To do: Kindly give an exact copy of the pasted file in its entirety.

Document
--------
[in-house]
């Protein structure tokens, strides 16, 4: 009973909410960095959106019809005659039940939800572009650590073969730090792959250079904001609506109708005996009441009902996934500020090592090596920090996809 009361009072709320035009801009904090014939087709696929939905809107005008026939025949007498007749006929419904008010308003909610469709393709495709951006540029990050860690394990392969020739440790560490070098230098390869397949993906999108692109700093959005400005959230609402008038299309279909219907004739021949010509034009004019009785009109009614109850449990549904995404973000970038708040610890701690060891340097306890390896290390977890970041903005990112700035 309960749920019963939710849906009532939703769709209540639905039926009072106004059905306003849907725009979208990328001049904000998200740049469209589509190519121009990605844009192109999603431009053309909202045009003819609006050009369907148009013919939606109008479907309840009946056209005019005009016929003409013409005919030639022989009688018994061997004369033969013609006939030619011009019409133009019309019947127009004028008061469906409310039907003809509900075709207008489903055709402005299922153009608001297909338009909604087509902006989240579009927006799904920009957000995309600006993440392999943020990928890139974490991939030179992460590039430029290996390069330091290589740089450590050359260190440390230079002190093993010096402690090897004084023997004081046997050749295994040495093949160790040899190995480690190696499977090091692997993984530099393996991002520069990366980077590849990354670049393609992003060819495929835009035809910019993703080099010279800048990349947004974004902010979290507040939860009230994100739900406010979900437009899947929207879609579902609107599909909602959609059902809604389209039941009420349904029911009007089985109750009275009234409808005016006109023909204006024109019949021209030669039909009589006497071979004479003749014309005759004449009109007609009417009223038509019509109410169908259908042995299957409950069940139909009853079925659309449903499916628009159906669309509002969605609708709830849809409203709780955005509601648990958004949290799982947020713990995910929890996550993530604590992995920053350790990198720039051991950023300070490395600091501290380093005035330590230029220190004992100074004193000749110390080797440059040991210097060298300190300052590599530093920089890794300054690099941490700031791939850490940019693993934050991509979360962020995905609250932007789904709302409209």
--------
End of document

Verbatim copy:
[in-house]
């Protein structure tokens, strides 16, 4: 009973909410960095959106019809005659039940939800572009650590073969730090792959250079904001609506109708005996009441009902996934500020090592090596920090996809 009361009072709320035009801009904090014939087709696929939905809107005008026939025949007498007749006929419904008010308003909610469709393709495709951006540029990050860690394990392969020739440790560490070098230098390869397949993906999108692109700093959005400005959230609402008038299309279909219907004739021949010509034009004019009785009109009614109850449990549904995404973000970038708040610890701690060891340097306890390896290390977890970041903005990112700035 309960749920019963939710849906009532939703769709209540639905039926009072106004059905306003849907725009979208990328001049904000998200740049469209589509190519121009990605844009192109999603431009053309909202045009003819609006050009369907148009013919939606109008479907309840009946056209005019005009016929003409013409005919030639022989009688018994061997004369033969013609006939030619011009019409133009019309019947127009004028008061469906409310039907003809509900075709207008489903055709402005299922153009608001297909338009909604087509902006989240579009927006799904920009957000995309600006993440392999943020990928890139974490991939030179992460590039430029290996390069330091290589740089450590050359260190440390230079002190093993010096402690090897004084023997004081046997050749295994040495093949160790040899190995480690190696499977090091692997993984530099393996991002520069990366980077590849990354670049393609992003060819495929835009035809910019993703080099010279800048990349947004974004902010979290507040939860009230994100739900406010979900437009899947929207879609579902609107599909909602959609059902809604389209039941009420349904029911009007089985109750009275009234409808005016006109023909204006024109019949021209030669039909009589006497071979004479003749014309005759004449009109007609009417009223038509019509109410169908259908042995299957409950069940139909009853079925659309449903499916628009159906669309509002969605609708709830849809409203709780955005509601648990958004949290799982947020713990995910929890996550993530604590992995920053350790990198720039051991950023300070490395600091501290380093005035330590230029220190004992100074004193000749110390080797440059040991210097060298300190300052590599530093920089890794300054690099941490700031791939850490940019693993934050991509979360962020995905609250932007789904709302409209």